5. Hardy says:

    Well Fred, I don’t see the harm in covering 10.000 square miles of desert with solar panels. Plenty of desert there in the US isn’t there? When placed strategiclly these panels could actually contribute to the growth of widlife, providing much needed shade (and possible water through condensation of water on the bottom of the solar panels at night).

    Happy now? 🙂

  6. CactusPete says:

    If anyone has ever been to Blythe, CA. or Quartzite, AZ or Yuma, AZ, they will understand how this can be done. I say lay the panels right over the top of those pits. As for drilling in Alaska, why not? We know how to do it; can do it safely and we have already demonstrated with old technology (the pipeline) that we can do it and not appreciably alter the environment. Come on; get real; ANWR is an option. I am buying a Prius; there is a wait list; but now is the time. What we should do is develop an electric car that goes 200 miles on a charge; 55 MPH. Then we plug into solar generated electricity. Perfect.

  7. James says:

    Just for comparison, 10,000 square miles is 4 times the size of the entire state of Delaware. While being an unprecedented engineering challenge, this is all technically feasible. It will undoubtedly cause global supply shortages in the raw materials needed for the solar thermal installations, however.

    Building new nuclear reactors will provide more energy with a smaller geographic and resource footprint than this solar thermal design.

    How about a compromise? How about we build nuclear reactors in the middle of the desert? It won’t hurt anything and I don’t see any real problem with it.

  8. James says:

    Besides needing to pump in lots of water, I suppose.

  9. Bob Downs says:

    I support nuke, geothermal and solar. But I do not
    think you can take one chunk of desert land to generate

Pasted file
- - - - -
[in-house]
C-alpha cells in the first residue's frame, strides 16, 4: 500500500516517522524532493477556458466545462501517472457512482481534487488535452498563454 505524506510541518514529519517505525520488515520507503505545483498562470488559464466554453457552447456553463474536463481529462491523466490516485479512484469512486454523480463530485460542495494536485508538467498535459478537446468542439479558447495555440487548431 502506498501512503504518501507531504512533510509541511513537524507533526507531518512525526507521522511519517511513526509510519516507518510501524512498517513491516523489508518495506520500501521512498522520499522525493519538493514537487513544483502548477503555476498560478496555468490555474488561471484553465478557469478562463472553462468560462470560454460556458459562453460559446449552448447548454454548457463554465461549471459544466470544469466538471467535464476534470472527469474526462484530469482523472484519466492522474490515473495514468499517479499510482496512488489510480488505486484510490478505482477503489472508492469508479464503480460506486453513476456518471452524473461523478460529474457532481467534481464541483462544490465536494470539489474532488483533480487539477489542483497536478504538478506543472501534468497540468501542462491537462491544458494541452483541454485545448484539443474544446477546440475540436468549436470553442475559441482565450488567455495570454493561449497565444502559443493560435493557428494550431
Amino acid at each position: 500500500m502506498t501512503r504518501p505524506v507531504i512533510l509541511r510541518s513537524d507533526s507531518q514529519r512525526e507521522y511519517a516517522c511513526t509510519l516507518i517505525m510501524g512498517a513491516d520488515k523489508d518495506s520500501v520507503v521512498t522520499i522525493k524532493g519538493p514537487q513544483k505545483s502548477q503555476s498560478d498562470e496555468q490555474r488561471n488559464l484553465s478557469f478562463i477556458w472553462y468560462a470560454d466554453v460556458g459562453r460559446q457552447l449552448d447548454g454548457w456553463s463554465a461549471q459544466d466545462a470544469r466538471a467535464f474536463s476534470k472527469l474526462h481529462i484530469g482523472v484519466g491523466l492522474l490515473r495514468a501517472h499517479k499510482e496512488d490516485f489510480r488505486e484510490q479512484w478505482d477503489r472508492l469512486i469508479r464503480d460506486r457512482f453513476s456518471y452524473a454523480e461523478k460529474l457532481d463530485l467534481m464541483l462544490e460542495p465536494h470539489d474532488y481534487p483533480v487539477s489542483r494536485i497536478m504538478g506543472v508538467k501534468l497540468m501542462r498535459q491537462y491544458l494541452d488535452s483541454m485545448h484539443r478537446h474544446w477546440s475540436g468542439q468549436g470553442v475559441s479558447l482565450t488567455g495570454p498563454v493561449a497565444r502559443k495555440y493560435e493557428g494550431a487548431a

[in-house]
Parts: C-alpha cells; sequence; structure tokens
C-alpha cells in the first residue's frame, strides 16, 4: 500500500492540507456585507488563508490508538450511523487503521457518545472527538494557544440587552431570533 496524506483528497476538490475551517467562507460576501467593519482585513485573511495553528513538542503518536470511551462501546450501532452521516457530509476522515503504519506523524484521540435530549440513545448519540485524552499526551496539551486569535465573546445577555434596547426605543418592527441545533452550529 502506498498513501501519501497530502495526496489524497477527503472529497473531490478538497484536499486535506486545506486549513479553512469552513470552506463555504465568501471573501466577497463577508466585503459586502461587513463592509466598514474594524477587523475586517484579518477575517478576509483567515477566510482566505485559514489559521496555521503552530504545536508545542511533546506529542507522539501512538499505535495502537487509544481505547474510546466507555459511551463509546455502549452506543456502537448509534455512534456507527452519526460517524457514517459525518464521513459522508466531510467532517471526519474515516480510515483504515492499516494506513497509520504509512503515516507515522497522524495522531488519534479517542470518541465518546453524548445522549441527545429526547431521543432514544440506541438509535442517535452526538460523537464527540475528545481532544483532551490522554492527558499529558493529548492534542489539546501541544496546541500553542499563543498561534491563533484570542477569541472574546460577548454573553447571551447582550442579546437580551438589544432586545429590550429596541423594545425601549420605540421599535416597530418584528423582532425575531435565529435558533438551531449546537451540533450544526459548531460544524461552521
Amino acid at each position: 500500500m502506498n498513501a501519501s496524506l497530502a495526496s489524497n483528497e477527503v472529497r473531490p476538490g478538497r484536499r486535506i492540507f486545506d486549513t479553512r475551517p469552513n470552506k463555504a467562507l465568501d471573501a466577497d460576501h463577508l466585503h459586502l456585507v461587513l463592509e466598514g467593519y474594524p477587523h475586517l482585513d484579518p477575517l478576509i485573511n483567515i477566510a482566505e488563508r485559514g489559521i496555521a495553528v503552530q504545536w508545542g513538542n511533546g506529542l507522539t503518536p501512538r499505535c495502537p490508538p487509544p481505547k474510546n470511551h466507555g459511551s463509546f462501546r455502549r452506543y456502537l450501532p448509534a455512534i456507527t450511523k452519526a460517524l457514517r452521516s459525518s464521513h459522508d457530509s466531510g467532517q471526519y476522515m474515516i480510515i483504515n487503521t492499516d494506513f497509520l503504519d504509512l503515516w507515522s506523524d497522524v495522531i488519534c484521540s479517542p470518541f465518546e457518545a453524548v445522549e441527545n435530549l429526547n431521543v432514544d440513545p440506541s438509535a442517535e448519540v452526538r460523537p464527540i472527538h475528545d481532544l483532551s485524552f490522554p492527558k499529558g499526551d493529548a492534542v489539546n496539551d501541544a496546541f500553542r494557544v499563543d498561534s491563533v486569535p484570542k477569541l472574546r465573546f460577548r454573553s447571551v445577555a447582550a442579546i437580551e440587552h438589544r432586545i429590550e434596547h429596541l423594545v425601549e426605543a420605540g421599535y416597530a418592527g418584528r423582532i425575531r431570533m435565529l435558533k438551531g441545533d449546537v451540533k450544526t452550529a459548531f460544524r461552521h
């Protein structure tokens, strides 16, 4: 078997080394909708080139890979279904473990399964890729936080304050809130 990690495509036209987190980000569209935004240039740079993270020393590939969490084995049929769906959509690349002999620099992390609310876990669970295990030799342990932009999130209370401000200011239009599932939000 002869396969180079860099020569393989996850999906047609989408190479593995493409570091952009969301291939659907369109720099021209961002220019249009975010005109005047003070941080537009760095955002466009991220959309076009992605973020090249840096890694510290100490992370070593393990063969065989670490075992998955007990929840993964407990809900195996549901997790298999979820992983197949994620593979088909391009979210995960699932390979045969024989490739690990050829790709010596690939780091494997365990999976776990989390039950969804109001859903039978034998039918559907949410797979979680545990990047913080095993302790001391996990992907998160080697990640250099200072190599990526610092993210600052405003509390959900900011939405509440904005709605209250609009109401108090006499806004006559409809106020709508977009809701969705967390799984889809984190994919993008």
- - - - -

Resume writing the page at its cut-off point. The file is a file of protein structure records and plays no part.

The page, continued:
our nation’s power.

    To do so would be a serious security problem. There has to be some physical dispersal. Additionally, to distribute this power to the east coast I suspect would
    be prohibitive from a cost/efficiency standpoint.

  10. Murray says:

    10,000 sq miles more than the total land area of LA County, Orange County and San Diego county combined. Covering that large of an area in the desert with solar panels just isn’t plausible. You’d have to cover almost half the Mojave Desert. That can’t be done without significantly affecting the ecosystem out there.

  11. Steve says:

    I think this is fabulous and more so, extremely important. Between solar, wind, and hydroelectric power sources, With the right legislation, we could be completely free from dependancy on fossil fuels by 2030. If that isnt enough of a good thing for you Fred, equate it to this, would you rather have a large mirror in your backyard, or an inch of oil on top of your pool?

  12. Grey says:

    Why cover the desert? Why cover any land at all? Everyone has a house, everyone has a roof, put the solar panels on the roofs of houses… very simple. It could be done very easily and in a short time frame with government subsidies and encouragement.
    There is however one major hurdle for this to be achieved. That is simply that it takes the control of energy away from the governments and corporations and puts it in the hands of the people. No modern ‘capitalist/fascist’ government would ever dream of contemplating such a move. They are all about keeping the people dependent on their products and therefore needing them. It guarantees their continued existence. The government would much prefer you to believe that we ‘need’ nuclear energy because it guarantees them massive control over their populations and a massive source of income far into the foreseeable future. Why do you think they make it so difficult and so expensive to setup your own solar panels and return the excess energy to the grid? Simply put it’s because everyone person that does it is one less source of income and one less dependent household.